A deadly, windy storm that has paralyzed a wide swath of the nation for days left bitter cold behind as it finally made its exit Thursday, with temperatures below freezing in several states and gusts that made it feel as cold as minus 25.
Power failures in the Midwest, dozens of lost hunters in the West and howling winds that helped blow over a bus in New York provided just a few lingering miseries from the first major storm of the season.
Emergency rooms took in people who had slipped and fallen, overdone shoveling or reached their hands into clogged snowblowers, while tow trucks freed drivers from the sides of icy roads and everyday residents simply struggled to get around in the frigid winds.
"Like I stuck my face in the freezer," was how Bincy Mathew described the feeling in Chicago on Thursday, complaining about his watering eyes: "I think they are going to freeze up."
Aileen Azares, 42, of Dallas, spent part of the day taking photos in Chicago's Millennium Park, where sculptures sported snow hats and icicle beards. Azares wore a pink scarf but was still cold.
"Right now my ears are hurting," Azares said.
The days-old storm made its first punch in the West before plowing across two-thirds of the country with heavy snow, icy winds, and even lightning and thunder before preparing to blow out to sea off Maine.
In northern Arizona, 25 to 30 elk hunters remained stranded for a fourth day in below-freezing weather, and searchers feared the parties would run out of food and heating fuel before the next storm hit, possibly over the weekend.
The Coconino County Sheriff's Office said the hunters were trapped by the 2 to 3 feet of snow that fell Monday. Authorities received several reports of stranded or overdue hunting parties but expected to get more calls as the elk hunting season drew to an end Thursday.
"The storm just hit when everyone was out in the field," said sheriff's spokesman Gerry Blair.
Michigan residents hunkered down under a blizzard warning as the coldest air of the season crossed Lake Michigan. More than 120,000 people lost power in the state, in the middle of a swath from Iowa to West Virginia and up to Maine where residents were in the dark at some point.
High snow totals, fueled by winds blowing over lakes Erie and Ontario, were possible for parts of New York through Saturday, including south of Buffalo and north of Syracuse.
While less than three inches of snow fell on Buffalo, winds gusting between 50 mph and 60 mph blinded drivers, grounded flights and forced most schools to close. Frequent thunder and lightning lit up the sky before dawn.
A double-decker bus carrying 12 passengers from New York City to Toronto overturned on the New York State Thruway near Buffalo when the driver made an unsafe lane change during the worst of the storm early Thursday, state police said. Nine on board were taken to hospitals with injuries not considered life threatening.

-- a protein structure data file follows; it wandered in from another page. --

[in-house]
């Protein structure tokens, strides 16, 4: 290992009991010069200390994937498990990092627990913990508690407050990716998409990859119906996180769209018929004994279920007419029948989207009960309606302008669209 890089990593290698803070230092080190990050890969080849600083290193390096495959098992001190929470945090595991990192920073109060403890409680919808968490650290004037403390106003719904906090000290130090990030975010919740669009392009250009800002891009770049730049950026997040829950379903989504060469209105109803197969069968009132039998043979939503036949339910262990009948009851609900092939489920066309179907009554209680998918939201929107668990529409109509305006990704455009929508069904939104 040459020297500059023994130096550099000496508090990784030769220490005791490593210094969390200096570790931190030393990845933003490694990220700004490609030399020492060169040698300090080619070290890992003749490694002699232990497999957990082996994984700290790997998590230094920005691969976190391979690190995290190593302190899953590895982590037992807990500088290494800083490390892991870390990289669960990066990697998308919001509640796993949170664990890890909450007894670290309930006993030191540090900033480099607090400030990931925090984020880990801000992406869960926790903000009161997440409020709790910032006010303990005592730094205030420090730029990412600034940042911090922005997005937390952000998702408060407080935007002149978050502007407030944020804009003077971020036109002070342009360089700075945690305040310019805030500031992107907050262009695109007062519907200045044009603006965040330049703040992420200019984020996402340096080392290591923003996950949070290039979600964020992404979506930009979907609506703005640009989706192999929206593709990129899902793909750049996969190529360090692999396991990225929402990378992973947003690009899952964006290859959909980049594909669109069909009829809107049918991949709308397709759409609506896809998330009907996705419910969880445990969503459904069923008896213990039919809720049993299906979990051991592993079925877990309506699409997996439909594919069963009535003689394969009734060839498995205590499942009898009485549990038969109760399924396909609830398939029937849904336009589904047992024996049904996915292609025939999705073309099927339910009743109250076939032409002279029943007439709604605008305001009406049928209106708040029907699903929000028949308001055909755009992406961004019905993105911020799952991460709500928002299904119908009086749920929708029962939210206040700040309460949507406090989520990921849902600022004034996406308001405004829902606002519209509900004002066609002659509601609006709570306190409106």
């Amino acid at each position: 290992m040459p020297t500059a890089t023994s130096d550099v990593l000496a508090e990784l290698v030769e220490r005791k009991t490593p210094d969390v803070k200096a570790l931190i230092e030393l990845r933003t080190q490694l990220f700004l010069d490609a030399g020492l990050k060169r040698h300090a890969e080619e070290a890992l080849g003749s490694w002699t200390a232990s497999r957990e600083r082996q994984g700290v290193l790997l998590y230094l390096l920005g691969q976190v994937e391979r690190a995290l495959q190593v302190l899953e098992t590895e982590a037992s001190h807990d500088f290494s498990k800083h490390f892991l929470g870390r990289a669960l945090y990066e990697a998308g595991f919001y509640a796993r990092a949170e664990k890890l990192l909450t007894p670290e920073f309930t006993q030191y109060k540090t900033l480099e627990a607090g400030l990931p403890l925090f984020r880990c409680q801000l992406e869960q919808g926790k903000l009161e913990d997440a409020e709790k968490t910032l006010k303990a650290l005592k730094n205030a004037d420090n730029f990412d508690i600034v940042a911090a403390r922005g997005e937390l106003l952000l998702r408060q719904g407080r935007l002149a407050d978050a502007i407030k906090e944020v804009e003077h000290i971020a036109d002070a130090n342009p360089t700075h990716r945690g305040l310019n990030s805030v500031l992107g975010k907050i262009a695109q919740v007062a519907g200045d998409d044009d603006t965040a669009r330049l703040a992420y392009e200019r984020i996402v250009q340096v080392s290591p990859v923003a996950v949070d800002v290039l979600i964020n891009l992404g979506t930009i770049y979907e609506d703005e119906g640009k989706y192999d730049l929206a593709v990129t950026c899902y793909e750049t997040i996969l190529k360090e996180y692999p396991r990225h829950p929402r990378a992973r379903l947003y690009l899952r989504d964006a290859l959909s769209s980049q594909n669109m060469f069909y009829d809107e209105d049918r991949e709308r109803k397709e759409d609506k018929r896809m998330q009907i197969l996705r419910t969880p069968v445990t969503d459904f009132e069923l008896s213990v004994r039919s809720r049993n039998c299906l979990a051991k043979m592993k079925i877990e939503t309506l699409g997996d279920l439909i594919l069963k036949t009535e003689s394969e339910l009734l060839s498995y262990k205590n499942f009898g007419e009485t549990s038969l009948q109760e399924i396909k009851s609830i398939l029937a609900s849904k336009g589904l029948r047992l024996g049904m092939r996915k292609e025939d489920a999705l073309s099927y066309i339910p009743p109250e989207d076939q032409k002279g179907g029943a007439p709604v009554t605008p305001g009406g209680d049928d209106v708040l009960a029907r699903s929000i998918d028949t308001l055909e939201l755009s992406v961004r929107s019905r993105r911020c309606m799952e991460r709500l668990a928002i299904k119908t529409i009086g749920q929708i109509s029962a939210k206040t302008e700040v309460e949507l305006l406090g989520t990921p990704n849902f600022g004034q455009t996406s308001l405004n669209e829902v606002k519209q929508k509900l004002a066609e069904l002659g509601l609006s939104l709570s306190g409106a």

"The winds were just whipping the snow back across the road, and you couldn't get a lane or two cleared or kept cleared," State Police Capt. Michael Nigrelli said.
In Rochester, where a blustery 28-degree day finally dispatched an unseasonably mild fall in upstate New York, Mike Hartman said he was getting in shape for ski season with a lunchtime jog around Cobbs Hill Park with his Chinese shar-pei dog and a friend.
"I did enjoy the mild weather, but I'd rather have snow than sleet and rain and a temperature in between freezing and not freezing," he said.
At least 17 people have died in the meandering storm, including a man found Wednesday outside his pickup truck in central Iowa and a North Carolina driver killed when a tree was blown onto his pickup.
Wisconsin hospitals dealt with an influx of patients, including Lloyd Gleason, who lost a finger and fractured two others in a snowblower. He was one of six victims of snowblower accidents who went to St. Mary's Hospital in Madison on Wednesday.
"I just didn't think the thing was working, and it was," he told WISC-TV.
The Upper Midwest was left under a dome of arctic air that forecasters said would linger into the weekend. As often, the coldest spot was International Falls, a small city along the Canadian border that has proclaimed itself the "Icebox of the Nation."
Jake Haney, who fuels planes at the International Falls Airport, said it was 13 below zero with a steady wind when he got to work at 6:30 Thursday morning. He expected to spend about four hours of his 10-hour shift outside but said he'd be fine as long as he left no exposed skin.
"I enjoy it, kind of," Haney said. "I've lived here my whole life, so I'm used to it at least. It's fresh air. It's better than being trapped inside."
Contributing to this report were Associated Press writers Chris Carola in Albany, N.Y., Patrick Condon in Minneapolis, Ben Dobbin in Rochester, N.Y., and Caryn Rousseau and videographer Mark Carlson in Chicago.